ROEs often vary from year to year. Therefore, in addition to the current ROE, I also look at the company’s ROEs over the past 10 years to look for consistency. I score the record as follows:

  1. Debt to Capital (D/C)

A company’s Debt-to-Capital ratio measures its financial leverage: How much do they depend on borrowed money to finance their activities?

Most companies carry debt. They borrow money routinely, financing their operations through a mixture of debt, equity (money invested by shareholders), and their own cash flows.

Even companies that could be self-funding often borrow money instead. The reason is that they can make more money on the borrowed money than the borrowing costs. That’s called leverage.

That said, debt repayment obligations are a constant drain on a company’s resources. While leverage can help a company grow faster, too much debt can weaken a company or even make its financial structure untenable.

The D/C ratio gives insight into whether a company is depending on debt too much. It compares the company’s debt to its total capital. Total capital, in turn, is all the capital the company has.

The D/C ratio shows what percentage of a company’s total capital structure is debt. A ratio is used, rather than the dollar amount of debt, to allow us to compare companies of different size. $10,000,000 in debt might cripple a small company but be only a rounding error for a large company.

All else equal, the higher the D/C ratio, the riskier the company is. Companies that are highly dependent on debt to fund themselves are more likely to have trouble when business conditions weaken or a recession strikes.

A high debt load can give a company an artificially high ROE number. We credited high ROEs earlier. So if the company is achieving a high ROE via high debt, we penalize it here for the high debt to balance things out.

In the low-interest-rate world of the past few years, many companies have taken on more debt because it has been so cheap to do so. Average D/C ratios are often in the 50% range, meaning that half the company’s total capital is debt.

Here’s how I score debt.

I also look at the 10-year trend.

  1. Operating Margin

Operating margin is a measure of profitability. It measures what percentage of revenue is turned into profit after subtracting cost of goods sold and operating expenses.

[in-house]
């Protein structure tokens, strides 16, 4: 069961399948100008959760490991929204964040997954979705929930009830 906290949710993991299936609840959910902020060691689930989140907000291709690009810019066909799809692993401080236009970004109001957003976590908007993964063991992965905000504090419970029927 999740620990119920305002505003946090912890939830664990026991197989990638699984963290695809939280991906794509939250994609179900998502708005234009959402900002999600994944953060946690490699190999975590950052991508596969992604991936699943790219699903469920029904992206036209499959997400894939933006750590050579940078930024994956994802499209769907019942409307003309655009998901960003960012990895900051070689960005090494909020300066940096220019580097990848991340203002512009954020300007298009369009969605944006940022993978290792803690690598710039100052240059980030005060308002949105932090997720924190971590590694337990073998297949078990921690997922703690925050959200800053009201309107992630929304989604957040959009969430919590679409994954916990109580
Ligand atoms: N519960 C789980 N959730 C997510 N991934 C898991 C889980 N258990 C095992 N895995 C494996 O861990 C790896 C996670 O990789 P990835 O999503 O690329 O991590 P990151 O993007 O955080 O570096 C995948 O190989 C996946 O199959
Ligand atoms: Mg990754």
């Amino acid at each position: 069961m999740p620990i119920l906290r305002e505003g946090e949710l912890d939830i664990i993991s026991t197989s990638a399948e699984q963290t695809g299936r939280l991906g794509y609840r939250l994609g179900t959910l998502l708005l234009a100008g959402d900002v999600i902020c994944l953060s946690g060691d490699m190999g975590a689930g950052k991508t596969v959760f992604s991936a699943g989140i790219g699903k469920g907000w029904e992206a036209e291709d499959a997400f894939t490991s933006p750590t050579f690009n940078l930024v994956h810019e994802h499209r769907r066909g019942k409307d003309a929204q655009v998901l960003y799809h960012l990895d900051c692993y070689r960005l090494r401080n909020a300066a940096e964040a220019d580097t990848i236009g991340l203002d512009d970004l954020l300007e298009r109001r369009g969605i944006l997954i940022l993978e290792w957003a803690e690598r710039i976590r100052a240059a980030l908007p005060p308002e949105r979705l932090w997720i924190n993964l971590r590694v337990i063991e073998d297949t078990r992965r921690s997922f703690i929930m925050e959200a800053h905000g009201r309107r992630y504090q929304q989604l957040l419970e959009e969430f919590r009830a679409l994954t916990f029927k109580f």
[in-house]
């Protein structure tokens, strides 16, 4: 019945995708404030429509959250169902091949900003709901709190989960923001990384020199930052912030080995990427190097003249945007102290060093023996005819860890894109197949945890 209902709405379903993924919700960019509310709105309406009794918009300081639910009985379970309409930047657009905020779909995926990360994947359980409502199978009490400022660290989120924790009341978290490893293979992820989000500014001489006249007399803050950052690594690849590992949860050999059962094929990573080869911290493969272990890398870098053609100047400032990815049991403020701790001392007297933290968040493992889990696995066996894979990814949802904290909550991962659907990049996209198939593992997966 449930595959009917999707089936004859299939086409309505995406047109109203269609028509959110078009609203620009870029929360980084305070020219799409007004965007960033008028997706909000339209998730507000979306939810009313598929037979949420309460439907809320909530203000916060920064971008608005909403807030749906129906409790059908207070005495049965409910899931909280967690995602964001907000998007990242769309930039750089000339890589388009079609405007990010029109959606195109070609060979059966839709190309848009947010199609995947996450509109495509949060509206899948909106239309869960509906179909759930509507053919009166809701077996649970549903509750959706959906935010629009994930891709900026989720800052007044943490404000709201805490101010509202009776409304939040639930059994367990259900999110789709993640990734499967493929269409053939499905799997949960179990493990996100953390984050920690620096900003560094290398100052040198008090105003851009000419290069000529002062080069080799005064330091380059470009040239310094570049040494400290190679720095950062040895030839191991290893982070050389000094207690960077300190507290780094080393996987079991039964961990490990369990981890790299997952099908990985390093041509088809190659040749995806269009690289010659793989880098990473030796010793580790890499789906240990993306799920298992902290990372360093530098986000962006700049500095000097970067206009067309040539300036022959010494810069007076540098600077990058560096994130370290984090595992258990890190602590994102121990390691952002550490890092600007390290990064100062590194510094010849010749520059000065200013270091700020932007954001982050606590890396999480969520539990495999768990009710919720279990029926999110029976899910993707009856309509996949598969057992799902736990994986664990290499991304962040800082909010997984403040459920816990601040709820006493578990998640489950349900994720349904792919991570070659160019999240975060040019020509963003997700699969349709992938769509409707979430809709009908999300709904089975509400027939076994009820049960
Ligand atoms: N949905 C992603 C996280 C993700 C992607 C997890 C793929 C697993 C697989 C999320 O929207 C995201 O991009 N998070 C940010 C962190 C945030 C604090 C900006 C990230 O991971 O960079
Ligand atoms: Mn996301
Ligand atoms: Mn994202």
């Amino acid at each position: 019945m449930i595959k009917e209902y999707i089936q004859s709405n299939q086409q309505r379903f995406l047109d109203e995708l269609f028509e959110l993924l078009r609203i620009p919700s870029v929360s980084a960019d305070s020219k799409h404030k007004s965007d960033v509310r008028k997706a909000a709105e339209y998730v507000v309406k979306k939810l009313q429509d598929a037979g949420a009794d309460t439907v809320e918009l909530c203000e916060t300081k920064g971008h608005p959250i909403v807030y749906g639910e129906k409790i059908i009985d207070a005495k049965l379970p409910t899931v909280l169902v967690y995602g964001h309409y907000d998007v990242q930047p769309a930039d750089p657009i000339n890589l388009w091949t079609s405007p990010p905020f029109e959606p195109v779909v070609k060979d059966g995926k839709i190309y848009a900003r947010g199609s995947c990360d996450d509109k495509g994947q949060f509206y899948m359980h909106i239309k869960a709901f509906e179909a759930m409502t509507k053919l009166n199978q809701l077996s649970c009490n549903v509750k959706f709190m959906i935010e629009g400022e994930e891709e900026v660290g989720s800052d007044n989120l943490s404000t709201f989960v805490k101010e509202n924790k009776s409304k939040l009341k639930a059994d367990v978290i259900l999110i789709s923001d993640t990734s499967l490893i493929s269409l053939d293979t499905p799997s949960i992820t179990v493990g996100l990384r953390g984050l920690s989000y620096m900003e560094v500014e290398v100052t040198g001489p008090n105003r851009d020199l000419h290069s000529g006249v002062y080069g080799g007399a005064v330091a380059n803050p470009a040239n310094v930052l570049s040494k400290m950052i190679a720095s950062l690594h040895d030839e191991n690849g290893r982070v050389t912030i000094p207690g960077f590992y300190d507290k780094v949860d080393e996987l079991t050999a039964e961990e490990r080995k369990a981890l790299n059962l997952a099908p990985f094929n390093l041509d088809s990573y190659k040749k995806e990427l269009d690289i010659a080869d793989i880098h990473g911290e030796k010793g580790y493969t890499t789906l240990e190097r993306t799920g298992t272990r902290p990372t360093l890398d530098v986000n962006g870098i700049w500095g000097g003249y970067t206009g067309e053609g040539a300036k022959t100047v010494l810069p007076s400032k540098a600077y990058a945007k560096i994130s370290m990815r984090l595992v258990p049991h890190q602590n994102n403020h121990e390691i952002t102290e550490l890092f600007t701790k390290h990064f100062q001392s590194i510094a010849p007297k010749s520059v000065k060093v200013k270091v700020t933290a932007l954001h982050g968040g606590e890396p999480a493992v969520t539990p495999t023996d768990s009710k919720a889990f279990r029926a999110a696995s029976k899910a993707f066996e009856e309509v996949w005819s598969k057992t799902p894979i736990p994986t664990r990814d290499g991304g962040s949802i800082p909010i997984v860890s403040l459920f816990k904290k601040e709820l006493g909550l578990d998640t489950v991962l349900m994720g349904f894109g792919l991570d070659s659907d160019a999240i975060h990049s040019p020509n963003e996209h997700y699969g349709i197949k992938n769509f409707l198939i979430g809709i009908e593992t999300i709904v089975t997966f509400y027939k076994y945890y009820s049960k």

Per a report from Yardeni Research published in 2018, the operating margin across S&P 500 companies is around 11%-12%, as shown in the following graph.

Research has shown that profitability is positively associated with long-term stock returns. Here’s how I grade this metric.

I also look at the 10-year trend.

14. Earnings

There are 2 basic ways to measure the money flowing through a company: Earnings and cash. Both begin, of course, with revenue from customers, which then goes through the company’s financial “machine” to produce earnings and cash.

Earnings are the officially reported profits calculated according to Generally Accepted Accounting Principles (GAAP). There are a couple of important points to remember about GAAP.

  • GAAP occasionally counts as “money” things that are not cash. A simple example is goodwill. If an acquiring company pays more than book value for an acquired company, the difference is called goodwill. That is a way of monetizing the brands, expertise, and other intangibles that the acquiring company receives, even though the intangibles have no cash value.
  • GAAP requires accountants to shift the timing of cash flows. Cash inflows and outflows are not always recognized at the time of actual receipt and disbursement, but rather when the events associated with the cash take place. An example would be a subscription business that takes in cash when subscriptions are paid for, but counts them as revenue only when content is sent to the subscriber. Another example would be when a company pays for equipment with cash, but GAAP requires the cost to be depreciated over the useful life of the equipment (several years).

I look for earnings per share (EPS) that have been consistently positive, with extra points for a general pattern of growth.

The above looks backward in time. To look forward, analysts project EPS growth, typically over the next 3-5 years. Averages are collected and published. Recent average analyst growth estimates for CCC stocks have been about 11% per year. Therefore my rating scale is arranged around that average, with higher grades for faster estimated growth rates and lower grades for slower growth rates.

15. Cashflow

Cash for a company is like gasoline for a car. It keeps it running. Cash is used to cut checks for salaries, bills, debts, and dividends. There has to be enough cash flowing on a real-time basis to keep the company operating.